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Family of Illinois Middle Schooler With Autism Creates Children’s Book Sharing His Experiences

The family of Jeremiah Robinson, a middle school student with autism, created and published an illustrated children's book to share his progress and experiences.

Jeremiah Robinson, an eighth grader at Illinois’ Jefferson Middle School, was diagnosed with autism at three years old. Last summer, he and his parents, Prince and Mallory Robertson, published Jero’s Journey: Finding Hope in Autism, an illustrated children’s book meant to serve as a resource for helping children on the autism spectrum. 

According to a report by Smile, the idea for the book began during a car trip, when Jeremiah began bringing up various memories from his childhood, and Mallory Robertson began typing them into her phone. She and her family later entered the memories in a Google document, which gradually evolved into Jero’s Journey.   

Robertson, who spoke to Smile Politely for their report, said efforts by caring educators, such as Jeremiah’s second grade resource teacher, have gone a long way in helping him and encouraging understanding in his classmates throughout his school years.“Just bringing that awareness has made his journey a lot easier,” Robertson said. “We wanted it to be for other kids to have that awareness of what autism is, how children on the spectrum can feel. We talk about what autism can look like and Jeremiah’s experiences of feeling sad when he’s not understood. I wanted teachers to understand; I kept thinking back to that second-grade teacher.”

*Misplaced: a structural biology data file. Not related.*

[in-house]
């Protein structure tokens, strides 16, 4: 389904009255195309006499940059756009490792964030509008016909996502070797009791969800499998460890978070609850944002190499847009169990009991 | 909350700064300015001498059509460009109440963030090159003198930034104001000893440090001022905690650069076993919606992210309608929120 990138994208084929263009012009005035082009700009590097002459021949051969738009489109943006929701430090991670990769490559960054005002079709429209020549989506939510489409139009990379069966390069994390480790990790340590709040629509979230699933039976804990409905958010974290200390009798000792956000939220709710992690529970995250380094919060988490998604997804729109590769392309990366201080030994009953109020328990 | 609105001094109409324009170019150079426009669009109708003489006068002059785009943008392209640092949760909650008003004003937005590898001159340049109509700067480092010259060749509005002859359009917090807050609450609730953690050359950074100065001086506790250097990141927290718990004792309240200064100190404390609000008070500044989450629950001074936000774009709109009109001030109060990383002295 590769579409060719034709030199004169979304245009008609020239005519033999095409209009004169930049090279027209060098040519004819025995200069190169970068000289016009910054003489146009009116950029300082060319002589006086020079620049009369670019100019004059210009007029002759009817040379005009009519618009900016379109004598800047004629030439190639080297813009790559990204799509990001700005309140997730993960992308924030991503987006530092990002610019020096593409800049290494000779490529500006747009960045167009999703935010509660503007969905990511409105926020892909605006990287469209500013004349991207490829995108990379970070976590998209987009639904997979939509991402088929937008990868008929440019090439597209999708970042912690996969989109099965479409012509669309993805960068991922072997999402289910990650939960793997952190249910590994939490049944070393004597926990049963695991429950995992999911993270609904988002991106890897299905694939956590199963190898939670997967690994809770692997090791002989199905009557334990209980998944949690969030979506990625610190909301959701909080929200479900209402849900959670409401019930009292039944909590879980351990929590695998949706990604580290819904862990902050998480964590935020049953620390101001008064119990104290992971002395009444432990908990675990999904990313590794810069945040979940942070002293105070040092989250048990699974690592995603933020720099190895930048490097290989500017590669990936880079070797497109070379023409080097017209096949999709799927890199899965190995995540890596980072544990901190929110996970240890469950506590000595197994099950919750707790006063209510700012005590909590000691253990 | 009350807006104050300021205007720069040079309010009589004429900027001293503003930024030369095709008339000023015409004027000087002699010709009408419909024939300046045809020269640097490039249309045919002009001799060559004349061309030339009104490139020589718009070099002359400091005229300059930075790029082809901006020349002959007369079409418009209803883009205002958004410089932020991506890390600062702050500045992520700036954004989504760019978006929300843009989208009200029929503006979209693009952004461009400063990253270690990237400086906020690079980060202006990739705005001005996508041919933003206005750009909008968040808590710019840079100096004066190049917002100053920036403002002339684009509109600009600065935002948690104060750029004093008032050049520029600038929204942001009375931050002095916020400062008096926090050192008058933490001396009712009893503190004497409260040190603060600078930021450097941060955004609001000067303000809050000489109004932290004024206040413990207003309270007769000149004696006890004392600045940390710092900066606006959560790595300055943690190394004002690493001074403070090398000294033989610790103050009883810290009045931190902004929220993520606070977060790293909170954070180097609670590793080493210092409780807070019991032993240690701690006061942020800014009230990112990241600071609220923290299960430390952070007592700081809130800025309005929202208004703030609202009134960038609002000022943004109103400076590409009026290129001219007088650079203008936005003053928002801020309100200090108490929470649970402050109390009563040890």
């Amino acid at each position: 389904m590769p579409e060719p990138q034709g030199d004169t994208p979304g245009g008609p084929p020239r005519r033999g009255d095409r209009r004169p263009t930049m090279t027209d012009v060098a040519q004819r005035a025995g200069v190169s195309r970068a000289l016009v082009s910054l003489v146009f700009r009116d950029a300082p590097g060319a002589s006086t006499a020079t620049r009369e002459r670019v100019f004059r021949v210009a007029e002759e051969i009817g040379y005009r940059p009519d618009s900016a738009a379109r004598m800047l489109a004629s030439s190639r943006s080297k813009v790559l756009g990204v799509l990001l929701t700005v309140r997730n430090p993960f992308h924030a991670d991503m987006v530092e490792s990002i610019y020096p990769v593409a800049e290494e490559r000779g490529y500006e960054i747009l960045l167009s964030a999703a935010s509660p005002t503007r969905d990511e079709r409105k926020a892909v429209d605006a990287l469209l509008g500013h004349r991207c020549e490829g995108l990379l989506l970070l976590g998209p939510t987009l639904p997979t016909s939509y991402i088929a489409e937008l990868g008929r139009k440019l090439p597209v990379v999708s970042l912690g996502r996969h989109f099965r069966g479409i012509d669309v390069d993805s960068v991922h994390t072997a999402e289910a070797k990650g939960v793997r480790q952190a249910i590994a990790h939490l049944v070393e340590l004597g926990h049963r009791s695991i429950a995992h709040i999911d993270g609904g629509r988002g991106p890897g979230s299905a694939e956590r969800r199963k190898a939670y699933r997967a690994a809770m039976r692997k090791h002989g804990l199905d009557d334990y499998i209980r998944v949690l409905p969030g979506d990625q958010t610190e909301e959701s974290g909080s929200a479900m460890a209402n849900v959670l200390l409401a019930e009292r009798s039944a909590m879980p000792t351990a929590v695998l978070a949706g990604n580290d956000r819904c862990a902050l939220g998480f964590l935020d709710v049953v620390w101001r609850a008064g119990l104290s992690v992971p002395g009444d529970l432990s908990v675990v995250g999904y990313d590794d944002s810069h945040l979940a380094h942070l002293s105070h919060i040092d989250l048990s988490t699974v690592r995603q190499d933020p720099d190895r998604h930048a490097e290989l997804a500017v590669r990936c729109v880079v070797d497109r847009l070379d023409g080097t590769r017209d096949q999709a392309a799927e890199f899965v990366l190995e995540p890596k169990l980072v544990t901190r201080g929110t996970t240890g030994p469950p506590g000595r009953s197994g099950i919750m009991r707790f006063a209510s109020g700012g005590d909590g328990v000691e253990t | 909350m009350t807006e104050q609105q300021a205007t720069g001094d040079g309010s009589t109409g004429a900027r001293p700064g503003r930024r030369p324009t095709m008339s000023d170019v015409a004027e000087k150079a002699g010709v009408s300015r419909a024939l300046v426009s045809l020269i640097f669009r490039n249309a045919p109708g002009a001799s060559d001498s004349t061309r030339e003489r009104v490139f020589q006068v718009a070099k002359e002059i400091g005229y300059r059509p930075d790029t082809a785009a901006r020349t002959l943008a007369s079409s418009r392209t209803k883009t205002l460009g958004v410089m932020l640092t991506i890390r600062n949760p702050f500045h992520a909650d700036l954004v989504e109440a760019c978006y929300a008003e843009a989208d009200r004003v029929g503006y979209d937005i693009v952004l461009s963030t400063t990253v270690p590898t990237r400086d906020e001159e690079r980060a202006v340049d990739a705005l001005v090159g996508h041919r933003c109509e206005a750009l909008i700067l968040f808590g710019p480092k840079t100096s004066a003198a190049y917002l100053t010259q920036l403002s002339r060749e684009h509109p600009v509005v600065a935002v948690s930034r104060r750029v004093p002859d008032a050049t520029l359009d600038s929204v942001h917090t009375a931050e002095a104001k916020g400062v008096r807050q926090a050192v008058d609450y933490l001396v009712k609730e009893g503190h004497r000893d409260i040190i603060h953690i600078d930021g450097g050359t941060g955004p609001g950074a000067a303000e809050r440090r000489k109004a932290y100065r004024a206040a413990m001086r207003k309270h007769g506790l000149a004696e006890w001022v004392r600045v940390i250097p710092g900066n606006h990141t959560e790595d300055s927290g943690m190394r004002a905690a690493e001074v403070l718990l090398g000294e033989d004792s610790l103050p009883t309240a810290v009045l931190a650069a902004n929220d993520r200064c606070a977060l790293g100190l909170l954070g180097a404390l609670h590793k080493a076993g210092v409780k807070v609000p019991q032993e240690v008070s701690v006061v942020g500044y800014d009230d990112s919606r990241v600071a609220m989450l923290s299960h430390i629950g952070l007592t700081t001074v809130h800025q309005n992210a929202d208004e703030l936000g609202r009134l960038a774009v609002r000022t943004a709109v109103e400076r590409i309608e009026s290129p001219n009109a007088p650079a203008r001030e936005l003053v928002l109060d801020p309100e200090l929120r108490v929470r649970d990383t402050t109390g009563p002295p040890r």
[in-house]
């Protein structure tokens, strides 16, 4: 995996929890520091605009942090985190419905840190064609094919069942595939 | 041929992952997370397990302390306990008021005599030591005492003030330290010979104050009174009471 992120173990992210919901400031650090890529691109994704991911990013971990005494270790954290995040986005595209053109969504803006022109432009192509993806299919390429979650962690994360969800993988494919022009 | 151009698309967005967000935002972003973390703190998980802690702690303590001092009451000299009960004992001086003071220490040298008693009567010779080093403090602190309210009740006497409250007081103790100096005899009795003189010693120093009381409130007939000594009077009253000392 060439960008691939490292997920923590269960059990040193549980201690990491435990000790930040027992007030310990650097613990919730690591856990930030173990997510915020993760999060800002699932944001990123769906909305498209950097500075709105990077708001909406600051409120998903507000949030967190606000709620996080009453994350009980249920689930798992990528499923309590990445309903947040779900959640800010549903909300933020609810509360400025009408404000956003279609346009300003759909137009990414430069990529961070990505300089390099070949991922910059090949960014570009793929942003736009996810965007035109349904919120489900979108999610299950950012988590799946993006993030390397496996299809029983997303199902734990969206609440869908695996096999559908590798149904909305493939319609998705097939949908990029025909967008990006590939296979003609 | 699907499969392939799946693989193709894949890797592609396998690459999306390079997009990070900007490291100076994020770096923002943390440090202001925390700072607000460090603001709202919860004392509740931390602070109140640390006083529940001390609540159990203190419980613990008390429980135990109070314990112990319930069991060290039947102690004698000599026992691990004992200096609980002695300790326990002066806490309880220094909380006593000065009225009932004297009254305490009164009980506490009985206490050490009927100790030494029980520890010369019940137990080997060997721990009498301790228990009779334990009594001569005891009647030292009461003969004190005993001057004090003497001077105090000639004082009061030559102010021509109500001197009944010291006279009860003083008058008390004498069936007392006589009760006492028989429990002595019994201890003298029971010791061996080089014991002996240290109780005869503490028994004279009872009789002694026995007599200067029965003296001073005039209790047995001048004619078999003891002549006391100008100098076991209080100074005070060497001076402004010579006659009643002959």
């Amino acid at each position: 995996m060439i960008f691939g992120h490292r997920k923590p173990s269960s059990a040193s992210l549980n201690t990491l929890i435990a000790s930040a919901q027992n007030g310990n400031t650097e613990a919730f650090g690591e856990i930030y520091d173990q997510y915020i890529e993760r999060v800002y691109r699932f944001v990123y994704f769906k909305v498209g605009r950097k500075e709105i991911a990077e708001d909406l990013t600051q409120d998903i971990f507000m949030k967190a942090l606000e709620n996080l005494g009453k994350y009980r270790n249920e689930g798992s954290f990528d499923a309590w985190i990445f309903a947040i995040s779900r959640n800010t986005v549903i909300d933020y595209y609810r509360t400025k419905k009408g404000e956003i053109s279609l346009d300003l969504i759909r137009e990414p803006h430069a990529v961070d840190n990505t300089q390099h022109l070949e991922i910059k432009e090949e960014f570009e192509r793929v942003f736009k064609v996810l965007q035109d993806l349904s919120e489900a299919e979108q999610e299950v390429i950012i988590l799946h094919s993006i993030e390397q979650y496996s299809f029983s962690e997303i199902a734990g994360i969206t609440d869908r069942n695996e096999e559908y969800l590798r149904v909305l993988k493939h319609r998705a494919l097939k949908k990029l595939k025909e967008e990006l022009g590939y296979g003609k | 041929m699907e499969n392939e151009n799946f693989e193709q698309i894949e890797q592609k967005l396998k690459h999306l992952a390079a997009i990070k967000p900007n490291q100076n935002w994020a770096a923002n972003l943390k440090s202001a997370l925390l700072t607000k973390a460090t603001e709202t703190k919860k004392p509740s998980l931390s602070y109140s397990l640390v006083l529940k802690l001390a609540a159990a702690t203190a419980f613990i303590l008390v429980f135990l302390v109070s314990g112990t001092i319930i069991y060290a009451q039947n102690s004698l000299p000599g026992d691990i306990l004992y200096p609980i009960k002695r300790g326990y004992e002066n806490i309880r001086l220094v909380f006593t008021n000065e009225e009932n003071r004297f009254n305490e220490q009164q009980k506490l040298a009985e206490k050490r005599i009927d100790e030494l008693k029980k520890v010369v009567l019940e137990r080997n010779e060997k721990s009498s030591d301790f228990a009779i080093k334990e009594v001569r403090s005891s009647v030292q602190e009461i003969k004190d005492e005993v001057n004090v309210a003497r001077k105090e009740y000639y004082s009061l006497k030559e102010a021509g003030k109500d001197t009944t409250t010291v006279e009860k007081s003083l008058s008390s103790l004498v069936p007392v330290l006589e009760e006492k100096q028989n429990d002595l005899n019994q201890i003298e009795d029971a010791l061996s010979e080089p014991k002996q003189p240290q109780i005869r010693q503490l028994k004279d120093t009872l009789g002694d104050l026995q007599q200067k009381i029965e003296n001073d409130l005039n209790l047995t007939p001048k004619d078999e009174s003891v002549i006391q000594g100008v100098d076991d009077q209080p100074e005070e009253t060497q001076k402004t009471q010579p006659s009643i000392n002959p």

Robertson said that she and her family’s goal is to help people understand that no one person with autism is the same, and to show that Jeremiah is “an overcomer. He’s had a lot of obstacles, but he doesn’t give up.”

Robertson added that her family is coping reasonably well with the Coronavirus quarantine. 

“Believe it or not, everyone is doing well except the two-year-old,” she was quoted as saying. “Jeremiah is doing pretty well…we’ve been a little more lax with when he goes to bed, he has limited video game time…if he was in school he wouldn’t have any video game time. We’ve tried to incorporate some academics into his day [this was before Unit 4 began online learning]. He’s learned ‘if I get it done now, then I can do what I want.’”


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